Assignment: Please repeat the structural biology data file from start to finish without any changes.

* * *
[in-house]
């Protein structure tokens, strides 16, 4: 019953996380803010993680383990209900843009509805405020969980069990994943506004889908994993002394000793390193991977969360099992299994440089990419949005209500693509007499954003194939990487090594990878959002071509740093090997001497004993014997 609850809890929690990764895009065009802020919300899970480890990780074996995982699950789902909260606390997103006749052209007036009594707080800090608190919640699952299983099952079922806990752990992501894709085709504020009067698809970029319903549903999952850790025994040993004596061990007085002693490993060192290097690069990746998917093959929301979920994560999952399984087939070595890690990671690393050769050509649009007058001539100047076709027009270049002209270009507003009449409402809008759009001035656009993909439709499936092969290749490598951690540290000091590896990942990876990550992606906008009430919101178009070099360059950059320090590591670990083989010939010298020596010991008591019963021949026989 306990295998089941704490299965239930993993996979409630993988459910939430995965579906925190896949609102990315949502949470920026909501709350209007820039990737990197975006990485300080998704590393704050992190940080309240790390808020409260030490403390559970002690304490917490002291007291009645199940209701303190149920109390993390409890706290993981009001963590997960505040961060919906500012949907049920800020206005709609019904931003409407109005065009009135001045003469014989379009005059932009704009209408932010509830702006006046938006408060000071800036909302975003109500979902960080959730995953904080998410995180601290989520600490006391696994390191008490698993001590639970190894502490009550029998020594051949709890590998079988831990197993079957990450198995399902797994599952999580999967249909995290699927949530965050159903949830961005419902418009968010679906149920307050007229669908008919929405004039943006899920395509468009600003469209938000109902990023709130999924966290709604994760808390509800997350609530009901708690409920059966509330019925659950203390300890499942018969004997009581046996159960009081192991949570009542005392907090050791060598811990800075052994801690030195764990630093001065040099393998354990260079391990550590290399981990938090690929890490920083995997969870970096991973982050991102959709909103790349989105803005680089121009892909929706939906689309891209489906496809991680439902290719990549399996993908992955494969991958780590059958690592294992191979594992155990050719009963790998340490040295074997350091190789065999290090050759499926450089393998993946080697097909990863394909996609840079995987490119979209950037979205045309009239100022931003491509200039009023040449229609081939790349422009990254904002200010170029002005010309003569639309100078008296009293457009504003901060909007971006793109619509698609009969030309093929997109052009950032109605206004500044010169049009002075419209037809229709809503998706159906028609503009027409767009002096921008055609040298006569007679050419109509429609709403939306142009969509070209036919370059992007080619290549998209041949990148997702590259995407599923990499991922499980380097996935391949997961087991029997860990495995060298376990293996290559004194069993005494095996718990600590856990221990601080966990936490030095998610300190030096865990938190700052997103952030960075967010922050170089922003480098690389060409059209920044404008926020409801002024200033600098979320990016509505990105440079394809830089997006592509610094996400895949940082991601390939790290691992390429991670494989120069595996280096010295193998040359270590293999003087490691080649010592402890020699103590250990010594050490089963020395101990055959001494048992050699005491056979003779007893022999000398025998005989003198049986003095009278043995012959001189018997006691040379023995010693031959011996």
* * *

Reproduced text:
[in-house]
């Protein structure tokens, strides 16, 4: 019953996380803010993680383990209900843009509805405020969980069990994943506004889908994993002394000793390193991977969360099992299994440089990419949005209500693509007499954003194939990487090594990878959002071509740093090997001497004993014997 609850809890929690990764895009065009802020919300899970480890990780074996995982699950789902909260606390997103006749052209007036009594707080800090608190919640699952299983099952079922806990752990992501894709085709504020009067698809970029319903549903999952850790025994040993004596061990007085002693490993060192290097690069990746998917093959929301979920994560999952399984087939070595890690990671690393050769050509649009007058001539100047076709027009270049002209270009507003009449409402809008759009001035656009993909439709499936092969290749490598951690540290000091590896990942990876990550992606906008009430919101178009070099360059950059320090590591670990083989010939010298020596010991008591019963021949026989 306990295998089941704490299965239930993993996979409630993988459910939430995965579906925190896949609102990315949502949470920026909501709350209007820039990737990197975006990485300080998704590393704050992190940080309240790390808020409260030490403390559970002690304490917490002291007291009645199940209701303190149920109390993390409890706290993981009001963590997960505040961060919906500012949907049920800020206005709609019904931003409407109005065009009135001045003469014989379009005059932009704009209408932010509830702006006046938006408060000071800036909302975003109500979902960080959730995953904080998410995180601290989520600490006391696994390191008490698993001590639970190894502490009550029998020594051949709890590998079988831990197993079957990450198995399902797994599952999580999967249909995290699927949530965050159903949830961005419902418009968010679906149920307050007229669908008919929405004039943006899920395509468009600003469209938000109902990023709130999924966290709604994760808390509800997350609530009901708690409920059966509330019925659950203390300890499942018969004997009581046996159960009081192991949570009542005392907090050791060598811990800075052994801690030195764990630093001065040099393998354990260079391990550590290399981990938090690929890490920083995997969870970096991973982050991102959709909103790349989105803005680089121009892909929706939906689309891209489906496809991680439902290719990549399996993908992955494969991958780590059958690592294992191979594992155990050719009963790998340490040295074997350091190789065999290090050759499926450089393998993946080697097909990863394909996609840079995987490119979209950037979205045309009239100022931003491509200039009023040449229609081939790349422009990254904002200010170029002005010309003569639309100078008296009293457009504003901060909007971006793109619509698609009969030309093929997109052009950032109605206004500044010169049009002075419209037809229709809503998706159906028609503009027409767009002096921008055609040298006569007679050419109509429609709403939306142009969509070209036919370059992007080619290549998209041949990148997702590259995407599923990499991922499980380097996935391949997961087991029997860990495995060298376990293996290559004194069993005494095996718990600590856990221990601080966990936490030095998610300190030096865990938190700052997103952030960075967010922050170089922003480098690389060409059209920044404008926020409801002024200033600098979320990016509505990105440079394809830089997006592509610094996400895949940082991601390939790290691992390429991670494989120069595996280096010295193998040359270590293999003087490691080649010592402890020699103590250990010594050490089963020395101990055959001494048992050699005491056979003779007893022999000398025998005989003198049986003095009278043995012959001189018997006691040379023995010693031959011996």